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What's it Like To Breathe Underwater?

Scuba FAQs

Q: What’s involved in learning to scuba dive?

A: Learning to scuba dive is an incredible adventure. With PADI as your training organization and Scuba Scotty at the helm, your path to breathing underwater (hot link to bottom of page) is accomplished in three exciting phases:

  • Knowledge Development:
    Learn the lingo. During the first phase of your PADI Open Water Diver scuba certification, you develop an understanding of the basic principles of scuba diving. You’ll learn things like how pressure affects your body, how to choose the best gear, and what to consider when planning dives. At the end of the course, you’ll take a quiz that makes sure you have all the key concepts and ideas down.
  • Confined Water Dives – Scuba Skills Training:
    This is what it’s all about – diving. You develop basic scuba skills by scuba diving in the pool. Here you’ll learn everything from setting up your gear to how to easily get water out of your mask without surfacing. You’ll also practice some emergency skills, like sharing air or replacing your scuba mask. Plus, you may play some games, make new friends and have a great time. There are five confined water dives, with each building upon the previous. Over the course of these five dives, you attain the skills you need to dive in open water.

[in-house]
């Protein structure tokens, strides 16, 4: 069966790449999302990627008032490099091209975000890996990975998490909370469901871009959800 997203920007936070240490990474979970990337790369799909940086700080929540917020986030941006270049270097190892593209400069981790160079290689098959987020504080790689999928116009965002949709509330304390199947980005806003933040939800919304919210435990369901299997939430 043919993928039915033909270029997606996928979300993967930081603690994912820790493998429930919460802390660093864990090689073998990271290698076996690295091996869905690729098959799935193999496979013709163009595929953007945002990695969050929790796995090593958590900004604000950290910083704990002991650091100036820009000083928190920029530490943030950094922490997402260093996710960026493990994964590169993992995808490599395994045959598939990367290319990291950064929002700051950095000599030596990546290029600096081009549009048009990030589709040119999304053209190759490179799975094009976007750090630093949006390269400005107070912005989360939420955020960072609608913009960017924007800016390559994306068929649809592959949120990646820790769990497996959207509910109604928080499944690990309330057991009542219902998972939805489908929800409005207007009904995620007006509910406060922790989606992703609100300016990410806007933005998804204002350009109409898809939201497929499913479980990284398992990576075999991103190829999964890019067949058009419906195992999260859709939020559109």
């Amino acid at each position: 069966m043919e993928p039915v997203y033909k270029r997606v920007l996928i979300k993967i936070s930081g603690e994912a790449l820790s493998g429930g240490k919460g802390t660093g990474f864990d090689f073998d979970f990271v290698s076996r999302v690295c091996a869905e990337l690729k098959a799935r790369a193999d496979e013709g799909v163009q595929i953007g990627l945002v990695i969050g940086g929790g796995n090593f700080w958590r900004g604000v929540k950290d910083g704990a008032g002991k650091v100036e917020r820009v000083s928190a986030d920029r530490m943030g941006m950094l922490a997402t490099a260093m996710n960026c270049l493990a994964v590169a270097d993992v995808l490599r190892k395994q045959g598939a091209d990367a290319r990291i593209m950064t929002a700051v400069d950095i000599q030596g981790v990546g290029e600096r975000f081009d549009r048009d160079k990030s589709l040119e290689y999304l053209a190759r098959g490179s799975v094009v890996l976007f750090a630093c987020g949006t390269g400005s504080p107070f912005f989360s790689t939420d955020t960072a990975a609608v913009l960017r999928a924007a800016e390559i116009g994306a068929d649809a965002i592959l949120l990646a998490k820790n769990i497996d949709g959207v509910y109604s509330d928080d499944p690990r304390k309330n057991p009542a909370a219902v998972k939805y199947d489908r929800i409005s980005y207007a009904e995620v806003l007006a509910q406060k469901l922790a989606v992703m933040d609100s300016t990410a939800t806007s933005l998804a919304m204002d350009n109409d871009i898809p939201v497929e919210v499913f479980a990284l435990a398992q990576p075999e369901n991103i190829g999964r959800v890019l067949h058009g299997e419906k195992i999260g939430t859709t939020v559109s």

• Open Water Dives—Locally or on Vacation:
    After your confined water dives, you and the new friends you’ve made continue learning during four open water dives with your PADI Instructor at a dive site. This is where you fully experience the underwater adventure – at the beginner level, of course. You may make these dives near your home or at a more exotic destination (link to trips).

Q: How long does it take to get certified?

A: It’s possible to complete your confined and open water dives in as few as three or four days by completing the classroom portion online via PADI eLearning.

Scuba Scotty’s interest is in your learning to scuba dive, not in how long you sit in a class. So, training is based upon demonstrating that you know what you need to know and can do what you need to do. This means that you progress at your own pace – faster or slower depending upon the time you need to become a confident scuba diver. You can start learning to scuba dive online (link to Dive Training) right now.

Q: How much does it cost to take scuba lessons?

A: Compared with getting started in other popular adventure sports and outdoor activities, learning to scuba dive isn’t expensive. For example, you can expect to pay about the same as you would for:

  • a full day of surfing lessons
  • a weekend of rock climbing lessons
  • a weekend of kayaking lessons
  • a weekend of fly-fishing lessons
  • about three hours of private golf lessons
  • about three hours of private water skiing lessons